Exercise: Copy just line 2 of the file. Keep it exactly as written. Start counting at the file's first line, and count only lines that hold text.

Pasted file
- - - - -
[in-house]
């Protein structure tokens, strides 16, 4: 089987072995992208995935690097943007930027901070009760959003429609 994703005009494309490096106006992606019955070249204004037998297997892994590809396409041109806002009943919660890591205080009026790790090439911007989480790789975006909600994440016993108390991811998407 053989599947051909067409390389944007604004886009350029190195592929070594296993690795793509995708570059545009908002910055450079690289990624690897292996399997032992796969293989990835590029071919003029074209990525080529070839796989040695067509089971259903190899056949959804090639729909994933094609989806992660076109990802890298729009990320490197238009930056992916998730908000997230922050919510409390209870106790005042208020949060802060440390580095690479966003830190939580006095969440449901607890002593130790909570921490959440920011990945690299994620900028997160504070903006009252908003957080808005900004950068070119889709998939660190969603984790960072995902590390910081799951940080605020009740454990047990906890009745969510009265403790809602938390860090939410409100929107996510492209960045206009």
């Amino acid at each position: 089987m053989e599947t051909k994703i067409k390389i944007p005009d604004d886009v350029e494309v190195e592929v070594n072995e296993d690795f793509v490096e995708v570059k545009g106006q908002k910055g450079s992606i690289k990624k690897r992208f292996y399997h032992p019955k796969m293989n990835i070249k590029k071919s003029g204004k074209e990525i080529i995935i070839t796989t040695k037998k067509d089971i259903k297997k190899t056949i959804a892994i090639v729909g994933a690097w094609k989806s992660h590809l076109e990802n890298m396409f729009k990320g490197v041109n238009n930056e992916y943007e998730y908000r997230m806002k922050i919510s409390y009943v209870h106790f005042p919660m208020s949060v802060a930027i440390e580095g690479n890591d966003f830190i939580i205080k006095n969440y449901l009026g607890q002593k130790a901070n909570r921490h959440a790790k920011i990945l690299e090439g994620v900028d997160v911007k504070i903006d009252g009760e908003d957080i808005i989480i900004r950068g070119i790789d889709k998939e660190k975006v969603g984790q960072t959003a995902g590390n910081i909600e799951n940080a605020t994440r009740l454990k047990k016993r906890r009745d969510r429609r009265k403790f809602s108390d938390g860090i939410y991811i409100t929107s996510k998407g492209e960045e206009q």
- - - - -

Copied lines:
């Protein structure tokens, strides 16, 4: 089987072995992208995935690097943007930027901070009760959003429609 994703005009494309490096106006992606019955070249204004037998297997892994590809396409041109806002009943919660890591205080009026790790090439911007989480790789975006909600994440016993108390991811998407 053989599947051909067409390389944007604004886009350029190195592929070594296993690795793509995708570059545009908002910055450079690289990624690897292996399997032992796969293989990835590029071919003029074209990525080529070839796989040695067509089971259903190899056949959804090639729909994933094609989806992660076109990802890298729009990320490197238009930056992916998730908000997230922050919510409390209870106790005042208020949060802060440390580095690479966003830190939580006095969440449901607890002593130790909570921490959440920011990945690299994620900028997160504070903006009252908003957080808005900004950068070119889709998939660190969603984790960072995902590390910081799951940080605020009740454990047990906890009745969510009265403790809602938390860090939410409100929107996510492209960045206009």